The 3 Basic Types Of Descriptive Research Methods

Descriptive research is a type of research methodology that describes or measures the characteristics of a population, phenomenon or event. It is often used to answer research questions that begin with “what” or “how.” This type of research is descriptive in nature, meaning it seeks to describe events or phenomena without manipulating them. In this article, we will explore the three basic types of descriptive research methods.

1. Observation Method

The observation method is a research technique that involves observing and recording behavior or events without interfering or manipulating them. This method is suitable for studying natural social situations without changing the behavior of the subjects. Observational research can be conducted in a natural or structured setting, and the data are collected through direct observation, audio or video recording, questionnaires or interviews.

There are two types of observation methods – participant observation and non-participant observation. In the participant observation method, the researcher becomes part of the group being studied, while in the non-participant observation method, the researcher observes the group from a distance. The type of observation method chosen will depend on the research question, the subject of study, and the resources available.

For example, a researcher may use the observation method to study the behavior of shoppers in a mall. The researcher could observe the shoppers from a hidden location or could directly interact with them by asking questions.

2. Survey Method

The survey method is a research technique that involves collecting data from a sample population with the aim of generalizing the results to the larger population. Surveys are conducted using questionnaires, interviews or online surveys. The survey method is commonly used in research that requires the collection of information from a large population quickly and efficiently.

There are two types of surveys – open-ended surveys and closed-ended surveys. Open-ended surveys require respondents to answer questions in their own words, while closed-ended surveys provide a list of possible answers to choose from. Closed-ended surveys are easier to analyze as they provide numerical data that can be quantified.

For example, a researcher may use the survey method to study the attitudes of college students towards climate change. The researcher could use a closed-ended survey to ask students to rate their level of concern for climate change on a scale of one to ten.

3. Case Study Method

The case study method is a research technique that involves the in-depth study of a particular individual, group, or situation. Case studies are used in psychology, sociology, and other social science disciplines. The case study method is suitable for researching complex phenomena that are difficult to understand through quantitative methods.

The case study method involves collecting data through observation, interviews, and documents. The data is then analyzed for patterns and themes that emerge. The researcher can use a single case or multiple cases to understand the phenomenon being studied. The case study method is commonly used to investigate rare or extreme cases.

For example, a researcher may use the case study method to study the effects of a traumatic event on a particular individual. The researcher could collect data through interviews with the individual, their family and friends, and any medical records available.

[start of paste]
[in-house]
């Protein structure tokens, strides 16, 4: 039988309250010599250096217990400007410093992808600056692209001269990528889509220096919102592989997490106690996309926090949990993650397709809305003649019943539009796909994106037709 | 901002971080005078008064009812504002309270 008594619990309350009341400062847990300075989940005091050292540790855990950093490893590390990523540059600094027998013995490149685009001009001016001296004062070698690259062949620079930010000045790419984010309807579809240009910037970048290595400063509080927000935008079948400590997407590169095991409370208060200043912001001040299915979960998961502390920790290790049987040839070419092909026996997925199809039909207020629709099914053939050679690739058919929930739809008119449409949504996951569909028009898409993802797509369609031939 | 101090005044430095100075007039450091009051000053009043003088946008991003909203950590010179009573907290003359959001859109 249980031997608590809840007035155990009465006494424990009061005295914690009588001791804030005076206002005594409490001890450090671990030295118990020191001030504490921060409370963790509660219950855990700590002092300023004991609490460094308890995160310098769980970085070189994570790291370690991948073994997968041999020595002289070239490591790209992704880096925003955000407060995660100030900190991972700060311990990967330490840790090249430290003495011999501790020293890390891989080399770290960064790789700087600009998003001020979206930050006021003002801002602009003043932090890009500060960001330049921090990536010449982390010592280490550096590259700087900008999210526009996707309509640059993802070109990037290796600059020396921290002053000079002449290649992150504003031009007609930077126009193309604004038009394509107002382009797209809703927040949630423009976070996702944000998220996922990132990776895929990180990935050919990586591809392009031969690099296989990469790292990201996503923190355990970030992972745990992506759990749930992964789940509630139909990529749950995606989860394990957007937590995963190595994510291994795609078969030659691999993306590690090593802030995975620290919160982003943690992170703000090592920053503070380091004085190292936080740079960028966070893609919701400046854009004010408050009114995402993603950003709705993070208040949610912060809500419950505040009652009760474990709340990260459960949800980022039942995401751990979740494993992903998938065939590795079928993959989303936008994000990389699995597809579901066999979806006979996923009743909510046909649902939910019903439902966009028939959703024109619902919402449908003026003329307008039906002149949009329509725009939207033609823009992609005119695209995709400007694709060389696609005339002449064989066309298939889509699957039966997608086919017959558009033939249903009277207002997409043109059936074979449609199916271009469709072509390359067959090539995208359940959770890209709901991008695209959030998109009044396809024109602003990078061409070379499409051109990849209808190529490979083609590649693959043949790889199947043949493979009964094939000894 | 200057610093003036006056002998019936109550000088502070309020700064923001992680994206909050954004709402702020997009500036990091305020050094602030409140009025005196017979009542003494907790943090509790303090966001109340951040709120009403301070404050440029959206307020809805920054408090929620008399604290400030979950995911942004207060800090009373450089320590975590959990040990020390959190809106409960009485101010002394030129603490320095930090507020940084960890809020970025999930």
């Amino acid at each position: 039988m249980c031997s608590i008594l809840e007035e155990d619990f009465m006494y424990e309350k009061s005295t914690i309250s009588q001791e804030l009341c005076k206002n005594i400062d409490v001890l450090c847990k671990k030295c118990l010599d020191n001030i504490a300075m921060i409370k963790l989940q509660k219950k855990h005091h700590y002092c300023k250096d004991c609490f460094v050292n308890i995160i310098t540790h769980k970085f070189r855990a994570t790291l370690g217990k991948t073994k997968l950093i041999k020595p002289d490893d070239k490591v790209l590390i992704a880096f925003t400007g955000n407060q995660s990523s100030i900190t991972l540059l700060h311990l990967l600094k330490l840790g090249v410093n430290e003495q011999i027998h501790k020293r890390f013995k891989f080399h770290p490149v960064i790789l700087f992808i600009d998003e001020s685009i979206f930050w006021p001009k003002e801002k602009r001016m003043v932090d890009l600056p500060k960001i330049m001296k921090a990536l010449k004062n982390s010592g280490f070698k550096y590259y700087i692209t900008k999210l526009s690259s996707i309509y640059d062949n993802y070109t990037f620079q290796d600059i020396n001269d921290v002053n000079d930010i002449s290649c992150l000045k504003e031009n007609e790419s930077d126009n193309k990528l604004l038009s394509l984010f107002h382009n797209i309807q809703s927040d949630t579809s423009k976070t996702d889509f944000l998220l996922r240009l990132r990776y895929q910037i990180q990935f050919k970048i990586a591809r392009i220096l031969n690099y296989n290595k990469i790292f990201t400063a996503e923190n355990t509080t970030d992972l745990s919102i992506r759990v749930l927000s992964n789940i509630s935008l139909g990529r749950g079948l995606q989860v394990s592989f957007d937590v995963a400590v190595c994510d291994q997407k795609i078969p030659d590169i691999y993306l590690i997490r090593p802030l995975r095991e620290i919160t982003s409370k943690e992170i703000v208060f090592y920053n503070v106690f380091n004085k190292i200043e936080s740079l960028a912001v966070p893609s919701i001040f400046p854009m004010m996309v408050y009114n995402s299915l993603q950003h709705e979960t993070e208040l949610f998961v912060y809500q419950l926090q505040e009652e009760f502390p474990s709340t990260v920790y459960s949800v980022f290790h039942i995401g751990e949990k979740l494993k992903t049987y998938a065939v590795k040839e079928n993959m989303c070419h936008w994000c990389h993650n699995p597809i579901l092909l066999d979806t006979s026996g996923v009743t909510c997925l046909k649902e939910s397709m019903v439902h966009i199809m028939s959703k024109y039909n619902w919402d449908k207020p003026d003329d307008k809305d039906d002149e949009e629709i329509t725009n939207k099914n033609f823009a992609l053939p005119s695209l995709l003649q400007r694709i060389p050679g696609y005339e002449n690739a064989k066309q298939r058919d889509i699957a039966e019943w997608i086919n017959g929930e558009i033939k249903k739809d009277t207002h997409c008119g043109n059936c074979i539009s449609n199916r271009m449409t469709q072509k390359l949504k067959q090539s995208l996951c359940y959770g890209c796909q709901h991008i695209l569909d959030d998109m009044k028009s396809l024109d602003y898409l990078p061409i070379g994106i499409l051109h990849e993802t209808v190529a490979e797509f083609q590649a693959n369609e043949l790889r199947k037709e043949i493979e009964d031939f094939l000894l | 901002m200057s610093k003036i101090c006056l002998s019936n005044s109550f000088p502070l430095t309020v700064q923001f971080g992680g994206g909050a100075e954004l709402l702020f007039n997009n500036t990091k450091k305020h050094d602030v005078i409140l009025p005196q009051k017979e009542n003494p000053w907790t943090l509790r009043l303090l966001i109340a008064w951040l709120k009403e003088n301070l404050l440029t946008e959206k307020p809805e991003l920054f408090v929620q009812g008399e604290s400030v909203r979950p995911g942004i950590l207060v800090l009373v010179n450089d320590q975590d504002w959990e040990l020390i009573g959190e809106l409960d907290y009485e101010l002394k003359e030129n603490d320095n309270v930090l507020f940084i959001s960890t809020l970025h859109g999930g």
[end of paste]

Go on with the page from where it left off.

Descriptive research provides valuable information about a population, phenomenon, or event. The three basic types of descriptive research methods are observation, survey, and case study. While each method has its strengths and weaknesses, the method chosen will depend on the research question, the subject of study, and the resources available. By using these methods, researchers can gain a deeper insight into the phenomenon being studied and provide a more accurate portrayal of the world around us.


FAQs About The 3 Basic Types of Descriptive Research Methods

1. What are the three types of descriptive research methods?

The three basic types of descriptive research methods are observational, case study, and survey methods. Observational research methods involve observing and describing a phenomenon in its natural setting. Case study methods involve examining an individual or group in depth to gain insight into a particular issue or problem. Survey methods involve collecting data from a larger population by asking a specific set of questions.

2. What are the advantages of using descriptive research methods?

Descriptive research methods are particularly useful in providing a detailed understanding of a specific topic or issue. They allow researchers to examine a particular phenomenon in depth and provide insights that may not be obtained through other research methods. Additionally, descriptive research methods are often less expensive and time-consuming compared to experimental research methodologies.

3. How can I choose the best descriptive research method?

The choice of descriptive research method will depend on the research question, the population being studied, and the data that needs to be collected. Observational research methods may be suitable for topics where it is not possible to manipulate the subject. Case study methods may be useful in situations where the research is focused on a specific individual or group, and survey methods may be appropriate when investigating a larger population. It is important to carefully consider the strengths and limitations of each method before making a final decision.


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2. Creswell, J. W. (2009). Research design: Qualitative, quantitative, and mixed methods approaches. Sage Publications, Inc.

3. Neuman, W. L. (2013). Social research methods: Qualitative and quantitative approaches. Pearson.